Sue Henry, an Alexandria, Virginia-based artist, started Tulusa six years ago. As a lifelong artist and sculptor, she took the plunge into the textile world by hosting a pop-up shop out of her home studio with hand embroidered block prints that were sewn into pouches and pillows. Her block-printed designs sold out in two days, and she decided to move things online, too. Step by step, Henry has grown Tulusa into a retail and wholesale brand of table linens, home decor, and personal accessories. Locally, you can find Tulusa’s textiles in Old Town at Boxwood and Red Barn Mercantile. In D.C., you’ll find table linens at Shop Made in DC and at other pop-ups around the metro area.
Tulusa’s studio in Del Ray is what Henry calls a “stem to stern studio.” They carve the blocks, mix their own inks and dyes, and stamp the designs on yards and yards of linen. They then cut, hem, and sew the cloth. While printing designs onto fabric most likely originated in China about 4,500 years ago, it was on the Indian subcontinent where hand-blocked fabric really blossomed into an art form with a variety of intricate pattern motifs. Indians had extensive knowledge of natural plant dyes, particularly with mordants (metallic salts that both create color and allow it to adhere to fabric).
In Tulusa’s studio, Henry and two other employees carve and stamp yards of linen, using non-toxic ink and organic heirloom-quality linen. Because of the techniques they use, each one of the pieces has its own character and uniqueness.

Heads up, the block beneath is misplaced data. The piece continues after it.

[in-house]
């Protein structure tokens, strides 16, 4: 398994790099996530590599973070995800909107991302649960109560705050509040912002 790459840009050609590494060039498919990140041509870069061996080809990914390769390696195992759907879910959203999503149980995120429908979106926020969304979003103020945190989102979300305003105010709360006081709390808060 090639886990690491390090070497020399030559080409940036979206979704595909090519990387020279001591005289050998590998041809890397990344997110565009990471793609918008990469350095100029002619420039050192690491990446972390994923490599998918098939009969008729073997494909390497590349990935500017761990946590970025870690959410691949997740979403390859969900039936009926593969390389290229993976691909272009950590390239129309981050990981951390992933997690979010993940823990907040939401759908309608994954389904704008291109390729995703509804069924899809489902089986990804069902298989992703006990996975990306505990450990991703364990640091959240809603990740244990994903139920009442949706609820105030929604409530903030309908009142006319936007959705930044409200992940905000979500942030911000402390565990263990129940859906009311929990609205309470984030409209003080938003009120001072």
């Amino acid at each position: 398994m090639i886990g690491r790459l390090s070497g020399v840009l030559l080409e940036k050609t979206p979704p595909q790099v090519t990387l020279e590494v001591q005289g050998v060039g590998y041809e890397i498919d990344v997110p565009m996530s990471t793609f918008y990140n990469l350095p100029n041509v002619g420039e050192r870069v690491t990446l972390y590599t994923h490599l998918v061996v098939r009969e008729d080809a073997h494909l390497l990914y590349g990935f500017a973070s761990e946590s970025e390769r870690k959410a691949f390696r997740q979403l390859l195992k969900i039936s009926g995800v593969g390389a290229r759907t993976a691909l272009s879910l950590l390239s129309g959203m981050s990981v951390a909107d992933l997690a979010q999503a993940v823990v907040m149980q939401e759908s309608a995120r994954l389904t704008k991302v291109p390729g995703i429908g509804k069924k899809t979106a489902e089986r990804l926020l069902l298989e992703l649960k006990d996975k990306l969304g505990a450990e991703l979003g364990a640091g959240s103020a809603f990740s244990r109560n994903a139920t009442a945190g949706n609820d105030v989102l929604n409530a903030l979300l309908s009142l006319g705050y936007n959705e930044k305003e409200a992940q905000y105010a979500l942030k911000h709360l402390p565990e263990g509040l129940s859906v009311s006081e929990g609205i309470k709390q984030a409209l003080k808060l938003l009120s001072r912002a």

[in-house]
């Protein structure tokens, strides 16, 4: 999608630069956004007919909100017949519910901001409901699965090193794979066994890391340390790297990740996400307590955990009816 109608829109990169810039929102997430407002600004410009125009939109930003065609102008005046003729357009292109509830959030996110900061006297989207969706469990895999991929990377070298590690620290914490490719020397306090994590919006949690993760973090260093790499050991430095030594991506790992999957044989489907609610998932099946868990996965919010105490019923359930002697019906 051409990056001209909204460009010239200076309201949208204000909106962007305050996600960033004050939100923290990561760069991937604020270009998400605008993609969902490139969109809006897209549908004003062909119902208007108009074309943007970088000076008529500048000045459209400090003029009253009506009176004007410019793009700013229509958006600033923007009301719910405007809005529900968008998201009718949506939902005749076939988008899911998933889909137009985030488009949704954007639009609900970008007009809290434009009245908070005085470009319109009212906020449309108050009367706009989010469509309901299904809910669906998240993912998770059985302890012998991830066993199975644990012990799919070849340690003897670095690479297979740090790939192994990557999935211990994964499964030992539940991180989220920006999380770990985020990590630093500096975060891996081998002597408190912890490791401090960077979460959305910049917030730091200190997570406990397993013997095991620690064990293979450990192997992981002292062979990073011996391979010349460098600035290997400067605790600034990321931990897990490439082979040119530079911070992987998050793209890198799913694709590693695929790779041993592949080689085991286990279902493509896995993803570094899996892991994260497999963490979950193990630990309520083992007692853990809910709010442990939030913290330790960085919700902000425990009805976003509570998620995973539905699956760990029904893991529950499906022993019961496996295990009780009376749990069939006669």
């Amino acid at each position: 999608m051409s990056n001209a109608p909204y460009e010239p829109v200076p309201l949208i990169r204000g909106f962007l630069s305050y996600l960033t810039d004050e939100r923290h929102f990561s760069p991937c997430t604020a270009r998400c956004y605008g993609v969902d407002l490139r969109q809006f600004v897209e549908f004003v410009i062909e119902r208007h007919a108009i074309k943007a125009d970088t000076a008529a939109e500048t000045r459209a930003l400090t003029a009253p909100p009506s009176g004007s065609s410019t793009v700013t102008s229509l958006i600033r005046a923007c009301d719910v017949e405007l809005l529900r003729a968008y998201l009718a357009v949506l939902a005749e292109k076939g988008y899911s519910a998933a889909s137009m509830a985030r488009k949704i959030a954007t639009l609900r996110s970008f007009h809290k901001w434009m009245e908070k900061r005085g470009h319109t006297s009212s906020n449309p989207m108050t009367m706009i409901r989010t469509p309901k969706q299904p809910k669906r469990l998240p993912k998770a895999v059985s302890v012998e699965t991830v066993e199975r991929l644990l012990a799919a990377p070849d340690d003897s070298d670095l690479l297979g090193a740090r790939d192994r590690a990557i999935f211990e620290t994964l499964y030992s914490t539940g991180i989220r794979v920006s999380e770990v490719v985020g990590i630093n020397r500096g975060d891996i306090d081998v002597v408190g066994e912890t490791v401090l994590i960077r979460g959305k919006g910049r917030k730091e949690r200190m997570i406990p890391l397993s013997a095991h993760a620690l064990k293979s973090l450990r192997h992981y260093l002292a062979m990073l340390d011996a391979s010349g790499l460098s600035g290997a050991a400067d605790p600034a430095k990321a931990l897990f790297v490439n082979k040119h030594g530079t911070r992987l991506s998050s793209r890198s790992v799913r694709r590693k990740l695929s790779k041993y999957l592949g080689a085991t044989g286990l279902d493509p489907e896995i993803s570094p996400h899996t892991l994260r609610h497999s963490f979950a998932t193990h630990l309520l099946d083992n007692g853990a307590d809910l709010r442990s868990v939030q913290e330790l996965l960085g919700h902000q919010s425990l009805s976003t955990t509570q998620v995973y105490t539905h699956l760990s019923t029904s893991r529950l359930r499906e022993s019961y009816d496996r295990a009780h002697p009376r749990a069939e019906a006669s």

For Valentine’s Day, Tulusa has some heart-full designs, including heart sweatshirts with rays emanating from the heart. The ink in the rays has a metallic sheen that makes them shine in the sunlight.
“I want people to buy something that brings them a little bit of joy,” Henry says.
Tulusa crafts her products with materials that can be passed down from one generation to the next, and she wants her pieces to add a little something special to someone’s life. Henry particularly values this aspect of her art.
“Even with our two rowdy boys, we’ve always set the table with linen or cotton napkins,” Henry says. “Linen in particular will last a lifetime or two if it’s taken care of. It’s a little something that we can do to help save natural resources. Plus, when a table is set, it makes every meal feel a little more special.”
This year, Tulusa is also adding table linens and accessories made using a technique called shibori, a Japanese tie-dyeing technique, which produces different patterns on the fabric.
“We have gotten rave reviews on our shibori — it’s bright and colorful, and many of the styles have several layers of color which gives them depth and brilliance.”